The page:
The thriving artist
After an hour-long conversation with Tompkins Cortland Community College alum Esther Williams, there are two notes scrawled across the top of the page.
Hiking full moon.
How did I allow myself to get this crazy busy?
Esther is a painter. She's successful. And lest you think that means a lot of hours lounging around coffee houses and cocktail parties, she will dispel that quickly. Esther works. She has a family. It is a balance. The inspiration, the full moon. And the work, crazy busy.
"I feel like I'm busy 24/7. I just want a day off to lay my feet on the couch." She's always been this way, she says, busy. "My first husband wanted to sit around and watch TV for hours. I couldn't. I had to sew, or work in the garden out back. Even in high school, I had a business designing leather apparel. I've always been in business. Always working."
Esther went to Tompkins Cortland in 1980 to study architectural design and fine art. She spent another year studying art and art history at Hood College in Frederick, Maryland, and eventually moved to Los Angeles to study fashion design at The Fashion Institute of Design & Merchandising.
It wasn't easy. She divorced. She worked. She got away from art. "I've been on a roller coaster ride, it seems sometimes," she said.
But there was always the need for the artist's inspiration. "I think with some personal struggles, being a single mother, I put art on the back table. But in 1996, I started to draw again. Everything I learned at Tompkins Cortland, I used it again. I can still hear the professor I had for an architecture class. She broke me out of a shell, and I really appreciated it. A good teacher takes you outside of your mold."
"And my education continued even after I finished at Tompkins Cortland. I went to museums, galleries. Because I missed the formal BA, I wanted to make up for it. I love to read. I love to learn. Anyway I could learn little gems about any master artist that could really help me to find the inspiration."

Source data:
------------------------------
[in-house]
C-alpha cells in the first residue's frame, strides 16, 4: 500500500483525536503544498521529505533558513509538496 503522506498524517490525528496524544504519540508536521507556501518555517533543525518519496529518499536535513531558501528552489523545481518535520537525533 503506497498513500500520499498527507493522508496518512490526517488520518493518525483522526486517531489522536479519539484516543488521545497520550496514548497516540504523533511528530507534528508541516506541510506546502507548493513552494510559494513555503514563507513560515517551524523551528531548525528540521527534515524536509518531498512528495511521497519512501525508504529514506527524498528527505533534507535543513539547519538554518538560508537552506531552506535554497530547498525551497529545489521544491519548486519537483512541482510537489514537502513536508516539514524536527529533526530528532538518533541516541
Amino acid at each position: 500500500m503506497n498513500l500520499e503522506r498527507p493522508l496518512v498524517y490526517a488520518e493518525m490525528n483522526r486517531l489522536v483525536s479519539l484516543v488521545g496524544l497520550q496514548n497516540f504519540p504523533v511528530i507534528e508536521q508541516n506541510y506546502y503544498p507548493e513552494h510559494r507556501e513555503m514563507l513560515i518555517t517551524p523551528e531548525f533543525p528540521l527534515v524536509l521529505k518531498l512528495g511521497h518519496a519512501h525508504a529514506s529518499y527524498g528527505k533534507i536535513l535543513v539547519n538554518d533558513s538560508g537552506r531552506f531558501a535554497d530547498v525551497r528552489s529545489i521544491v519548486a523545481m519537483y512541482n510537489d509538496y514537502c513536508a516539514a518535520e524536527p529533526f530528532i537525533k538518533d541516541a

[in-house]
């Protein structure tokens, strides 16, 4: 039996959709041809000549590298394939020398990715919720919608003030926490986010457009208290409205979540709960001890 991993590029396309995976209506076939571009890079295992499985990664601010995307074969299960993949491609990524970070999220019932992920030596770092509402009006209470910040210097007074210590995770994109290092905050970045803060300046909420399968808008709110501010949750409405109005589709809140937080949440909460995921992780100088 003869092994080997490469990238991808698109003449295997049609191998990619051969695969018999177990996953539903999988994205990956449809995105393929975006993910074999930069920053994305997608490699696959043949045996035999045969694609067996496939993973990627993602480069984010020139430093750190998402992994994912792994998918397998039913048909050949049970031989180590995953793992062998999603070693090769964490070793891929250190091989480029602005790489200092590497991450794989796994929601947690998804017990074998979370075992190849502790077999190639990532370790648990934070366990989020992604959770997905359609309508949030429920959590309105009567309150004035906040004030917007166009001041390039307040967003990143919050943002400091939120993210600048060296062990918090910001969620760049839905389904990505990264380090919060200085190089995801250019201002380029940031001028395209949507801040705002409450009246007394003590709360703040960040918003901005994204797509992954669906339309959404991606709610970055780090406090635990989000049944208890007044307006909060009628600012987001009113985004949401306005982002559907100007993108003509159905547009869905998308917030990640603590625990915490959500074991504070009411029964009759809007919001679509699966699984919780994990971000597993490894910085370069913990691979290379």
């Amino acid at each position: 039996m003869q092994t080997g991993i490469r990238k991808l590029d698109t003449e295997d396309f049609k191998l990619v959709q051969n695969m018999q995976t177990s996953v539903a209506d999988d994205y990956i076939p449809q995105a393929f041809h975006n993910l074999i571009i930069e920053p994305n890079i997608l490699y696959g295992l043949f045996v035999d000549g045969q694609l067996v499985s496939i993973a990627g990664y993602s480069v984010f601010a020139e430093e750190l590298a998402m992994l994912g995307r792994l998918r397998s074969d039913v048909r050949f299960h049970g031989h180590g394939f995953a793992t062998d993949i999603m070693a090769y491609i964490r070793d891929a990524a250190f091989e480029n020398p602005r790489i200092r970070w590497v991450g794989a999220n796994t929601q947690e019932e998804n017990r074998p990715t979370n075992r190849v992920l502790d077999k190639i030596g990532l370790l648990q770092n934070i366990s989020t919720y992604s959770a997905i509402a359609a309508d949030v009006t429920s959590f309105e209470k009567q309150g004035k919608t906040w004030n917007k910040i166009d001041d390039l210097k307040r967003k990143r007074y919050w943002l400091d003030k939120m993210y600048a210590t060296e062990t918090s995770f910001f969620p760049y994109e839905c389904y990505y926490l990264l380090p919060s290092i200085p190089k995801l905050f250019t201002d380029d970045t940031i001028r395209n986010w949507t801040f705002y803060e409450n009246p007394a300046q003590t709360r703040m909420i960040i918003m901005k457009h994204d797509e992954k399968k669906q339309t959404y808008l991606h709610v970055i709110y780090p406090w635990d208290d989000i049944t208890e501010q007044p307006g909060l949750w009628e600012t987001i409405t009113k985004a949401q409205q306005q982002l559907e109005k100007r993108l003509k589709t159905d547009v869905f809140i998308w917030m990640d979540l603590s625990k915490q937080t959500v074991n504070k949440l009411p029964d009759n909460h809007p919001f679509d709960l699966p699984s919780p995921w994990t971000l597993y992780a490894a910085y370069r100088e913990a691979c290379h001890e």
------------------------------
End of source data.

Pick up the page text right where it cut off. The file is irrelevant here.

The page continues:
Once she rediscovered the inspiration, she committed fully to the art. She joined an art association, expanded into social media, and forged a network of supportive artists and audiences that has allowed her to dedicate herself fully to her work. It still isn't easy, art sales tend to ride the crests of economic booms and fall just as hard in busts. But with her passion for the work and business, she's still working, still painting. "I know a lot of people who are great, talented artists, and we feed off each others energy and support. There is a spiritual energy released when you're with a crowd of people and painting."
She's reaching a level at which people art beginning to look to her to teach.
"I idolize Monet. And people would ask him to teach and he would say 'no, I don't think I've mastered it."
"How could I teach someone just to make money? I haven't mastered this. Ask me when I'm 75."
"By then I'll feel like I've tried it all."